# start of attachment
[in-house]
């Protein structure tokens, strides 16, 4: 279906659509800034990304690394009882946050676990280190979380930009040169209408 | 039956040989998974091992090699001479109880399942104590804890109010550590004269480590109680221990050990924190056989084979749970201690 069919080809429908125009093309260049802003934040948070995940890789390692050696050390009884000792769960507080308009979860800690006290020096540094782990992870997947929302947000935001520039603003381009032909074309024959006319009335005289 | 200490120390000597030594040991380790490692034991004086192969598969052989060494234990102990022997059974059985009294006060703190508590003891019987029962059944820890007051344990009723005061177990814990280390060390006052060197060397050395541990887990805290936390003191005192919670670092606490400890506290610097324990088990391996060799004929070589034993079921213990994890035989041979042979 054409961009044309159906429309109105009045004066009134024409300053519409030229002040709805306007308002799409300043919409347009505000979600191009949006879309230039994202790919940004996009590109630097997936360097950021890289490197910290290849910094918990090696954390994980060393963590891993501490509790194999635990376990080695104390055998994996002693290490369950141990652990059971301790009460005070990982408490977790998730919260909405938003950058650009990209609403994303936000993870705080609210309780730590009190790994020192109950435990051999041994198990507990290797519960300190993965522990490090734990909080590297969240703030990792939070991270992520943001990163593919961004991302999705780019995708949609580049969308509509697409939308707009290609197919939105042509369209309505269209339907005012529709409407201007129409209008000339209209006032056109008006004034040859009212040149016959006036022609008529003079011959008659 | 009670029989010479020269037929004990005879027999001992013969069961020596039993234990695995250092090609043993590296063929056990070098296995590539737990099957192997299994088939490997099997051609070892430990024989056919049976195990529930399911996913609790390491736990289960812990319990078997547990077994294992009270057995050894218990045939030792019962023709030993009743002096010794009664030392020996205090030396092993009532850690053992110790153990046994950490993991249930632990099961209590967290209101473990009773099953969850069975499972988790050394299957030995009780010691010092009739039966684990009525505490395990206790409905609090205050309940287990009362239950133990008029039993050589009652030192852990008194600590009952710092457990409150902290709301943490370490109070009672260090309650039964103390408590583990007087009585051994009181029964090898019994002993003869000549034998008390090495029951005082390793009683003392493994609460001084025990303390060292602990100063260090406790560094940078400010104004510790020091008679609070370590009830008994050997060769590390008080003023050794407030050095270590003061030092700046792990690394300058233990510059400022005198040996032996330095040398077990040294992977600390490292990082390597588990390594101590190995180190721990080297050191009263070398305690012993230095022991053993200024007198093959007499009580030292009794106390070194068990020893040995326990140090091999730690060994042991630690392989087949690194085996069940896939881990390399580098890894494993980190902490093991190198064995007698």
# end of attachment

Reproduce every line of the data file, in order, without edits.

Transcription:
[in-house]
């Protein structure tokens, strides 16, 4: 279906659509800034990304690394009882946050676990280190979380930009040169209408 | 039956040989998974091992090699001479109880399942104590804890109010550590004269480590109680221990050990924190056989084979749970201690 069919080809429908125009093309260049802003934040948070995940890789390692050696050390009884000792769960507080308009979860800690006290020096540094782990992870997947929302947000935001520039603003381009032909074309024959006319009335005289 | 200490120390000597030594040991380790490692034991004086192969598969052989060494234990102990022997059974059985009294006060703190508590003891019987029962059944820890007051344990009723005061177990814990280390060390006052060197060397050395541990887990805290936390003191005192919670670092606490400890506290610097324990088990391996060799004929070589034993079921213990994890035989041979042979 054409961009044309159906429309109105009045004066009134024409300053519409030229002040709805306007308002799409300043919409347009505000979600191009949006879309230039994202790919940004996009590109630097997936360097950021890289490197910290290849910094918990090696954390994980060393963590891993501490509790194999635990376990080695104390055998994996002693290490369950141990652990059971301790009460005070990982408490977790998730919260909405938003950058650009990209609403994303936000993870705080609210309780730590009190790994020192109950435990051999041994198990507990290797519960300190993965522990490090734990909080590297969240703030990792939070991270992520943001990163593919961004991302999705780019995708949609580049969308509509697409939308707009290609197919939105042509369209309505269209339907005012529709409407201007129409209008000339209209006032056109008006004034040859009212040149016959006036022609008529003079011959008659 | 009670029989010479020269037929004990005879027999001992013969069961020596039993234990695995250092090609043993590296063929056990070098296995590539737990099957192997299994088939490997099997051609070892430990024989056919049976195990529930399911996913609790390491736990289960812990319990078997547990077994294992009270057995050894218990045939030792019962023709030993009743002096010794009664030392020996205090030396092993009532850690053992110790153990046994950490993991249930632990099961209590967290209101473990009773099953969850069975499972988790050394299957030995009780010691010092009739039966684990009525505490395990206790409905609090205050309940287990009362239950133990008029039993050589009652030192852990008194600590009952710092457990409150902290709301943490370490109070009672260090309650039964103390408590583990007087009585051994009181029964090898019994002993003869000549034998008390090495029951005082390793009683003392493994609460001084025990303390060292602990100063260090406790560094940078400010104004510790020091008679609070370590009830008994050997060769590390008080003023050794407030050095270590003061030092700046792990690394300058233990510059400022005198040996032996330095040398077990040294992977600390490292990082390597588990390594101590190995180190721990080297050191009263070398305690012993230095022991053993200024007198093959007499009580030292009794106390070194068990020893040995326990140090091999730690060994042991630690392989087949690194085996069940896939881990390399580098890894494993980190902490093991190198064995007698």